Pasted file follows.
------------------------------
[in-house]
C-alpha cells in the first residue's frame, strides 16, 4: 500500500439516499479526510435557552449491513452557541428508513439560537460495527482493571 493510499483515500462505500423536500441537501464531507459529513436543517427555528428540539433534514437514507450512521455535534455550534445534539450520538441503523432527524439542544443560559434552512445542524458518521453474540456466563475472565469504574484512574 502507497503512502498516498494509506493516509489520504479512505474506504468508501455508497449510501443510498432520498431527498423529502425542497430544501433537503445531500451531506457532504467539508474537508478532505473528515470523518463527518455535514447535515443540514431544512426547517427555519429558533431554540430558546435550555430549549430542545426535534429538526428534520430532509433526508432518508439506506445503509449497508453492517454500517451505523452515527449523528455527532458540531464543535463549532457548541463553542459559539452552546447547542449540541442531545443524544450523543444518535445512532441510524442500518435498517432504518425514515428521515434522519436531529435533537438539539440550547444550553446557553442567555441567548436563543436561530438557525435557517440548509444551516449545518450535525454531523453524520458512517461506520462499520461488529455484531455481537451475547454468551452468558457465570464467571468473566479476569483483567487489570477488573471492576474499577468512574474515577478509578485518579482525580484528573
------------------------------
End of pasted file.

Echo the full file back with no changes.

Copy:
[in-house]
C-alpha cells in the first residue's frame, strides 16, 4: 500500500439516499479526510435557552449491513452557541428508513439560537460495527482493571 493510499483515500462505500423536500441537501464531507459529513436543517427555528428540539433534514437514507450512521455535534455550534445534539450520538441503523432527524439542544443560559434552512445542524458518521453474540456466563475472565469504574484512574 502507497503512502498516498494509506493516509489520504479512505474506504468508501455508497449510501443510498432520498431527498423529502425542497430544501433537503445531500451531506457532504467539508474537508478532505473528515470523518463527518455535514447535515443540514431544512426547517427555519429558533431554540430558546435550555430549549430542545426535534429538526428534520430532509433526508432518508439506506445503509449497508453492517454500517451505523452515527449523528455527532458540531464543535463549532457548541463553542459559539452552546447547542449540541442531545443524544450523543444518535445512532441510524442500518435498517432504518425514515428521515434522519436531529435533537438539539440550547444550553446557553442567555441567548436563543436561530438557525435557517440548509444551516449545518450535525454531523453524520458512517461506520462499520461488529455484531455481537451475547454468551452468558457465570464467571468473566479476569483483567487489570477488573471492576474499577468512574474515577478509578485518579482525580484528573